The Serious Fraud Office (SFO) is preparing to launch a criminal investigation into manipulation of the foreign exchange market (forex) in the UK, the FT reports.
The news comes following several months of intelligence gathering by the SFO, and although it would not confirm or deny the existence of the investigation, it is thought that the UK's main anti-fraud agency might formally announce the probe before the end of the month.
The timing of the announcement is likely to be linked to approval by the UK Treasury for additional resources: according to insiders, these would be required for the investigation to go ahead.
The agency's current annual budget is £36m, which is considerably less than £52m in 2008. However, there is ring-fenced funding which it can apply for as long as the probe is forecast to use up more than 10 per cent of the agency's annual budget.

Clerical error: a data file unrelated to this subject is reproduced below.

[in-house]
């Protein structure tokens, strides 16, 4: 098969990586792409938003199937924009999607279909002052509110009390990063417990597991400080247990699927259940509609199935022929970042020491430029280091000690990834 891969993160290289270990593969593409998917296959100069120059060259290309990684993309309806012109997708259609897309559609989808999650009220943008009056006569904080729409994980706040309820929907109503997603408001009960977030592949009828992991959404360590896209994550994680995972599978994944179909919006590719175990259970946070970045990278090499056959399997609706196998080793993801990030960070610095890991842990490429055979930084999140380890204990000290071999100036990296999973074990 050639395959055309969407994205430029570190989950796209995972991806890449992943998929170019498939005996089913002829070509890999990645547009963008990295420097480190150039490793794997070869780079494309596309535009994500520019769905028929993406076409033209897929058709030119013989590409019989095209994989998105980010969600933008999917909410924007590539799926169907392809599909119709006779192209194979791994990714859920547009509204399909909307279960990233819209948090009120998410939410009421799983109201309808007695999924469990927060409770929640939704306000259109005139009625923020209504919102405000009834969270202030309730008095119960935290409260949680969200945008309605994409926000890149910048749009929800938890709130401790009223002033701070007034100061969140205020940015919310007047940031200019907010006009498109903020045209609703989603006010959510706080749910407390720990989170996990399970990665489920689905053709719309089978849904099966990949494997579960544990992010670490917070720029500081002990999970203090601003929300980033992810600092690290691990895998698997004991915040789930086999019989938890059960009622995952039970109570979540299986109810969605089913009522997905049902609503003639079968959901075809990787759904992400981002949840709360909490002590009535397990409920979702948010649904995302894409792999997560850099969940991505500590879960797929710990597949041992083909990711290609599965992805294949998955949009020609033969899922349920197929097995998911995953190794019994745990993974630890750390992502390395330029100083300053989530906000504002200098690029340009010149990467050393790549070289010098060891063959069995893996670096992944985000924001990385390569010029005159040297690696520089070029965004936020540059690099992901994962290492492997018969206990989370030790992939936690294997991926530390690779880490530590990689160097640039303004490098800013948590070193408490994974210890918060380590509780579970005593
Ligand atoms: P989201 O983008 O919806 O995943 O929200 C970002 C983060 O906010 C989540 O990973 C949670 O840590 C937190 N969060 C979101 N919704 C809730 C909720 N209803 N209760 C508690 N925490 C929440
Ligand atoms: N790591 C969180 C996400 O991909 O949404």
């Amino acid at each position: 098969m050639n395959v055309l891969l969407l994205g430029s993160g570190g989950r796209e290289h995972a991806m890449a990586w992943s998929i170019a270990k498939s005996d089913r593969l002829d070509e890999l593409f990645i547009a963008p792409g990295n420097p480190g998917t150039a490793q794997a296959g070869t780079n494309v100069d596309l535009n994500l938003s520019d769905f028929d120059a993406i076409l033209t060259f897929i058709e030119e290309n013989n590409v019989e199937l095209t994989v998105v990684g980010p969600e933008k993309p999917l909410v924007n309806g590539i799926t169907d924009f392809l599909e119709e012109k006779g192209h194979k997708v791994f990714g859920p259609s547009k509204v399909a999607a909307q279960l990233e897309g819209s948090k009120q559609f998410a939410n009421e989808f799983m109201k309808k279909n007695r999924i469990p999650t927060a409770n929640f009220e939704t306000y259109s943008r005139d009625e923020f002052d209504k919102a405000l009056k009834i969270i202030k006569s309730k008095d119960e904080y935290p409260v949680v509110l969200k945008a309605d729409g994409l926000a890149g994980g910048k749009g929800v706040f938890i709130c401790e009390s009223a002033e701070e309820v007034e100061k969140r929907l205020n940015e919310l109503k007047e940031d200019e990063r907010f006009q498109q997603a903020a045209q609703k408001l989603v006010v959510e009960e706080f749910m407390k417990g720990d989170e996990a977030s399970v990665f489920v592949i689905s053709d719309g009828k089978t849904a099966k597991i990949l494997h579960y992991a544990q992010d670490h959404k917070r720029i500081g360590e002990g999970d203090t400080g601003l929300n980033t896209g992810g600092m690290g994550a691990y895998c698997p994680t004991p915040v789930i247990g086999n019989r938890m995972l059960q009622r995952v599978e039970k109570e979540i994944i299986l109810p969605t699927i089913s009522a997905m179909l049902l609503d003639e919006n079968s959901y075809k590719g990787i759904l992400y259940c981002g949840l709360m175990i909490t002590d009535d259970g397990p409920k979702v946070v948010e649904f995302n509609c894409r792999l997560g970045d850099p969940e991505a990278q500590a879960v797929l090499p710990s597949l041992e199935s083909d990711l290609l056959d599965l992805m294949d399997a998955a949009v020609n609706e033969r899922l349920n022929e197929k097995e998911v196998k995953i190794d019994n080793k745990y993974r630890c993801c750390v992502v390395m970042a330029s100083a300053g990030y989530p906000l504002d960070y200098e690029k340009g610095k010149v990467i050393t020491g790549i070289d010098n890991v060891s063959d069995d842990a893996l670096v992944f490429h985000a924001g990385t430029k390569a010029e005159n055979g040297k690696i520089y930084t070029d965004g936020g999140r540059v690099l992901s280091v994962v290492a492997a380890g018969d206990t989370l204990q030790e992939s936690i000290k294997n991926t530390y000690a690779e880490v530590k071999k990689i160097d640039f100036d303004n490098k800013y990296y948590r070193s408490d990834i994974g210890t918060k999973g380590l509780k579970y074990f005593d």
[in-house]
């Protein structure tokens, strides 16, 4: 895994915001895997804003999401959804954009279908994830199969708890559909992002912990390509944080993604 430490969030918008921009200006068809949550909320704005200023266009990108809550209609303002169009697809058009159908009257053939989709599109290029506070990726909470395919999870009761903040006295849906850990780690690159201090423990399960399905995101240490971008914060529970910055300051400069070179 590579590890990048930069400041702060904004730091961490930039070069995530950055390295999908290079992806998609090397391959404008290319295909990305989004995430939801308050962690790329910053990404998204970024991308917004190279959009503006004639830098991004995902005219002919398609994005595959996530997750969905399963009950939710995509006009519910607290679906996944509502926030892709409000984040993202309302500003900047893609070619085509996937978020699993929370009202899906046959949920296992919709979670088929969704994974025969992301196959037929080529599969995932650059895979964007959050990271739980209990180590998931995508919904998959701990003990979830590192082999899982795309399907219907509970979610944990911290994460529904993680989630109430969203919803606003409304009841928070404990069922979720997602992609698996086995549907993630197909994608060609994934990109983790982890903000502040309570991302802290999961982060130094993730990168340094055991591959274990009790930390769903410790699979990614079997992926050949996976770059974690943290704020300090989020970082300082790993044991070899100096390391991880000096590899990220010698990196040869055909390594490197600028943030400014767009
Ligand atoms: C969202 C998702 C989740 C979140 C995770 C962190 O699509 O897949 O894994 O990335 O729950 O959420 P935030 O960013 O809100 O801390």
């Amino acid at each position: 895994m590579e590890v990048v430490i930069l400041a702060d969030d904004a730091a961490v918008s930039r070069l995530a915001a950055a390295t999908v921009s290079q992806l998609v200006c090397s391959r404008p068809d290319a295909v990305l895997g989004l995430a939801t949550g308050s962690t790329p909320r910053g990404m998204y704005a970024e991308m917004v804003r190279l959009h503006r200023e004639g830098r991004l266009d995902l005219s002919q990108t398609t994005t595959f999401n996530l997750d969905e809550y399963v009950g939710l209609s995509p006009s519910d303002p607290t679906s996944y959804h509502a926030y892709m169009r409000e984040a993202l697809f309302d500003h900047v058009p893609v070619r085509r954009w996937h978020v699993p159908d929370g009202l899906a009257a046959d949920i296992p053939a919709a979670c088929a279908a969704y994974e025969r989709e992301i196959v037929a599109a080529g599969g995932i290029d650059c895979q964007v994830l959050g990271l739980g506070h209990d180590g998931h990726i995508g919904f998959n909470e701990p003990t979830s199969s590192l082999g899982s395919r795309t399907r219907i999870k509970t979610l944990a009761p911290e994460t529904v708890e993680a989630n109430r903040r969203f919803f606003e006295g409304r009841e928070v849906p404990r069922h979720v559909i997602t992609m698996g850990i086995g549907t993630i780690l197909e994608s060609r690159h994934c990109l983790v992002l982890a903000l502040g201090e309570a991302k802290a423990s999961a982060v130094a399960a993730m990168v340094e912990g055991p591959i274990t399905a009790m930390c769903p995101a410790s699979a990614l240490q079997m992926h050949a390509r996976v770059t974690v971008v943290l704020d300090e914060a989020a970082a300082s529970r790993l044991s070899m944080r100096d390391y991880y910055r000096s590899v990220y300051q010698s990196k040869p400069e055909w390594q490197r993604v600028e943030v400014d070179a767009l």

In terms of size and cost, it is thought that the probe would be similar to the existing investigation into rigging of the London Interbank Offered Rate (Libor). Indeed, it was this investigation that instigated initial inquiries into other benchmarks such as forex.
It could also lead to fines being handed out to banks in the same that they were in the midst of the Libor investigation. Banks and inter-dealer brokers have already paid out more than $6.5bn because of Libor.